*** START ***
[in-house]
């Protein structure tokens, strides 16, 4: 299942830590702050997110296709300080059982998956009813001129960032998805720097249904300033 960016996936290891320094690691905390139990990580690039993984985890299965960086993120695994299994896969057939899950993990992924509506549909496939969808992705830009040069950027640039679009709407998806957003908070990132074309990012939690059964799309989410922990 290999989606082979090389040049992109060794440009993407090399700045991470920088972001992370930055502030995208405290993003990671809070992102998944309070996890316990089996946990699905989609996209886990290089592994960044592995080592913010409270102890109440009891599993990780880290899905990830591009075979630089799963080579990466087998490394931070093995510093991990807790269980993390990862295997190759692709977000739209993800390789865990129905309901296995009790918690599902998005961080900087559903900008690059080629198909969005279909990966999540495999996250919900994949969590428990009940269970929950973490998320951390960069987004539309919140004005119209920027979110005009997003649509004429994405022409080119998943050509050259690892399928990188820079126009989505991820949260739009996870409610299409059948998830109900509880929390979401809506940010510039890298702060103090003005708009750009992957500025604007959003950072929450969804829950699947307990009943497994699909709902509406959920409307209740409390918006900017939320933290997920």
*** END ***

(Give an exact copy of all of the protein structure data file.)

[in-house]
């Protein structure tokens, strides 16, 4: 299942830590702050997110296709300080059982998956009813001129960032998805720097249904300033 960016996936290891320094690691905390139990990580690039993984985890299965960086993120695994299994896969057939899950993990992924509506549909496939969808992705830009040069950027640039679009709407998806957003908070990132074309990012939690059964799309989410922990 290999989606082979090389040049992109060794440009993407090399700045991470920088972001992370930055502030995208405290993003990671809070992102998944309070996890316990089996946990699905989609996209886990290089592994960044592995080592913010409270102890109440009891599993990780880290899905990830591009075979630089799963080579990466087998490394931070093995510093991990807790269980993390990862295997190759692709977000739209993800390789865990129905309901296995009790918690599902998005961080900087559903900008690059080629198909969005279909990966999540495999996250919900994949969590428990009940269970929950973490998320951390960069987004539309919140004005119209920027979110005009997003649509004429994405022409080119998943050509050259690892399928990188820079126009989505991820949260739009996870409610299409059948998830109900509880929390979401809506940010510039890298702060103090003005708009750009992957500025604007959003950072929450969804829950699947307990009943497994699909709902509406959920409307209740409390918006900017939320933290997920």